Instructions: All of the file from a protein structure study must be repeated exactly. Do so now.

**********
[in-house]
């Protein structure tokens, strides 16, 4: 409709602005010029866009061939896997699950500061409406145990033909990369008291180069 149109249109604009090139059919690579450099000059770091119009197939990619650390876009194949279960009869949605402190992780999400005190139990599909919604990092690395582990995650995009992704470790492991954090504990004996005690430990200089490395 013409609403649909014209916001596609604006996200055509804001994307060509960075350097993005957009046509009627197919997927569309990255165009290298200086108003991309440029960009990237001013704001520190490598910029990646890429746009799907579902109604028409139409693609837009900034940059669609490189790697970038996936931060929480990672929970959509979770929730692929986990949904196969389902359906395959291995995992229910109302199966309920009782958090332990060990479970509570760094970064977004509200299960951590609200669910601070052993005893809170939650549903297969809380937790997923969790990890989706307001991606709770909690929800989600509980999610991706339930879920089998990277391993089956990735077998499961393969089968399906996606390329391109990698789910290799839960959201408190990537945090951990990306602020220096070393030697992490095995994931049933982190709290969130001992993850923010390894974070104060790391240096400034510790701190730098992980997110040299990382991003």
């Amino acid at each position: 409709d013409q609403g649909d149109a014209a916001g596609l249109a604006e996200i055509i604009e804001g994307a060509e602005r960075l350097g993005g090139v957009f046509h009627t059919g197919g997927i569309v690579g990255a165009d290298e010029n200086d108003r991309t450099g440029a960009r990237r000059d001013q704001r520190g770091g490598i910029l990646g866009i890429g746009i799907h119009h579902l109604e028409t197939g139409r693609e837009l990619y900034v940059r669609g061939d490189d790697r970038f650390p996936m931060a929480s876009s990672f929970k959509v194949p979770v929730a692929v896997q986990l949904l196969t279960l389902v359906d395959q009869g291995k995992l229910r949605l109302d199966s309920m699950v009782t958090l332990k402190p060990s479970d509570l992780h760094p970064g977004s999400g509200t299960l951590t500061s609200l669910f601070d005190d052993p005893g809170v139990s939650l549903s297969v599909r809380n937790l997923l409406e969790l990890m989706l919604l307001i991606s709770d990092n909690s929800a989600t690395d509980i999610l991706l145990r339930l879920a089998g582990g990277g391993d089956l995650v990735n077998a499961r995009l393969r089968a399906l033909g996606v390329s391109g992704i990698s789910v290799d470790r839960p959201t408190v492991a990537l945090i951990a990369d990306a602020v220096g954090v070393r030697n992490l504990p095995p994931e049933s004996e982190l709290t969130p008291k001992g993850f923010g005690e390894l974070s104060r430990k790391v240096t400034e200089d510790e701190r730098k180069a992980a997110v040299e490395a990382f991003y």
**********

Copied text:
[in-house]
């Protein structure tokens, strides 16, 4: 409709602005010029866009061939896997699950500061409406145990033909990369008291180069 149109249109604009090139059919690579450099000059770091119009197939990619650390876009194949279960009869949605402190992780999400005190139990599909919604990092690395582990995650995009992704470790492991954090504990004996005690430990200089490395 013409609403649909014209916001596609604006996200055509804001994307060509960075350097993005957009046509009627197919997927569309990255165009290298200086108003991309440029960009990237001013704001520190490598910029990646890429746009799907579902109604028409139409693609837009900034940059669609490189790697970038996936931060929480990672929970959509979770929730692929986990949904196969389902359906395959291995995992229910109302199966309920009782958090332990060990479970509570760094970064977004509200299960951590609200669910601070052993005893809170939650549903297969809380937790997923969790990890989706307001991606709770909690929800989600509980999610991706339930879920089998990277391993089956990735077998499961393969089968399906996606390329391109990698789910290799839960959201408190990537945090951990990306602020220096070393030697992490095995994931049933982190709290969130001992993850923010390894974070104060790391240096400034510790701190730098992980997110040299990382991003």
């Amino acid at each position: 409709d013409q609403g649909d149109a014209a916001g596609l249109a604006e996200i055509i604009e804001g994307a060509e602005r960075l350097g993005g090139v957009f046509h009627t059919g197919g997927i569309v690579g990255a165009d290298e010029n200086d108003r991309t450099g440029a960009r990237r000059d001013q704001r520190g770091g490598i910029l990646g866009i890429g746009i799907h119009h579902l109604e028409t197939g139409r693609e837009l990619y900034v940059r669609g061939d490189d790697r970038f650390p996936m931060a929480s876009s990672f929970k959509v194949p979770v929730a692929v896997q986990l949904l196969t279960l389902v359906d395959q009869g291995k995992l229910r949605l109302d199966s309920m699950v009782t958090l332990k402190p060990s479970d509570l992780h760094p970064g977004s999400g509200t299960l951590t500061s609200l669910f601070d005190d052993p005893g809170v139990s939650l549903s297969v599909r809380n937790l997923l409406e969790l990890m989706l919604l307001i991606s709770d990092n909690s929800a989600t690395d509980i999610l991706l145990r339930l879920a089998g582990g990277g391993d089956l995650v990735n077998a499961r995009l393969r089968a399906l033909g996606v390329s391109g992704i990698s789910v290799d470790r839960p959201t408190v492991a990537l945090i951990a990369d990306a602020v220096g954090v070393r030697n992490l504990p095995p994931e049933s004996e982190l709290t969130p008291k001992g993850f923010g005690e390894l974070s104060r430990k790391v240096t400034e200089d510790e701190r730098k180069a992980a997110v040299e490395a990382f991003y």